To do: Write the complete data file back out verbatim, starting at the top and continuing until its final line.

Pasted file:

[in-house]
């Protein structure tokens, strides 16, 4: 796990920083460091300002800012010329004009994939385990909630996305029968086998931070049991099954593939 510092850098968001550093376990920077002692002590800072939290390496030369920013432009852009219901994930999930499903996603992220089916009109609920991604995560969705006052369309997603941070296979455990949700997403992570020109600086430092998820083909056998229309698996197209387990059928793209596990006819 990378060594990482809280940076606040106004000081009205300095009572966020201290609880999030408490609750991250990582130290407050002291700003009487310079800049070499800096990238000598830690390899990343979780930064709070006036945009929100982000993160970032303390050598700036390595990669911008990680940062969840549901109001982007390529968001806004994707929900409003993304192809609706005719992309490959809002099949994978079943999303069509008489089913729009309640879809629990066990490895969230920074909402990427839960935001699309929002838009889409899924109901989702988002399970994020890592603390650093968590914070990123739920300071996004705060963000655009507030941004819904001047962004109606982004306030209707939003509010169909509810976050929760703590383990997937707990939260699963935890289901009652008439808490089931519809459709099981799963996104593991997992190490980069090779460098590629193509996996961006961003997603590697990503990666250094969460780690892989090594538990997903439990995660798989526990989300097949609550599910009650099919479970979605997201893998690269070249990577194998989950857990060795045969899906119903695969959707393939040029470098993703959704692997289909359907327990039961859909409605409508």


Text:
[in-house]
């Protein structure tokens, strides 16, 4: 796990920083460091300002800012010329004009994939385990909630996305029968086998931070049991099954593939 510092850098968001550093376990920077002692002590800072939290390496030369920013432009852009219901994930999930499903996603992220089916009109609920991604995560969705006052369309997603941070296979455990949700997403992570020109600086430092998820083909056998229309698996197209387990059928793209596990006819 990378060594990482809280940076606040106004000081009205300095009572966020201290609880999030408490609750991250990582130290407050002291700003009487310079800049070499800096990238000598830690390899990343979780930064709070006036945009929100982000993160970032303390050598700036390595990669911008990680940062969840549901109001982007390529968001806004994707929900409003993304192809609706005719992309490959809002099949994978079943999303069509008489089913729009309640879809629990066990490895969230920074909402990427839960935001699309929002838009889409899924109901989702988002399970994020890592603390650093968590914070990123739920300071996004705060963000655009507030941004819904001047962004109606982004306030209707939003509010169909509810976050929760703590383990997937707990939260699963935890289901009652008439808490089931519809459709099981799963996104593991997992190490980069090779460098590629193509996996961006961003997603590697990503990666250094969460780690892989090594538990997903439990995660798989526990989300097949609550599910009650099919479970979605997201893998690269070249990577194998989950857990060795045969899906119903695969959707393939040029470098993703959704692997289909359907327990039961859909409605409508």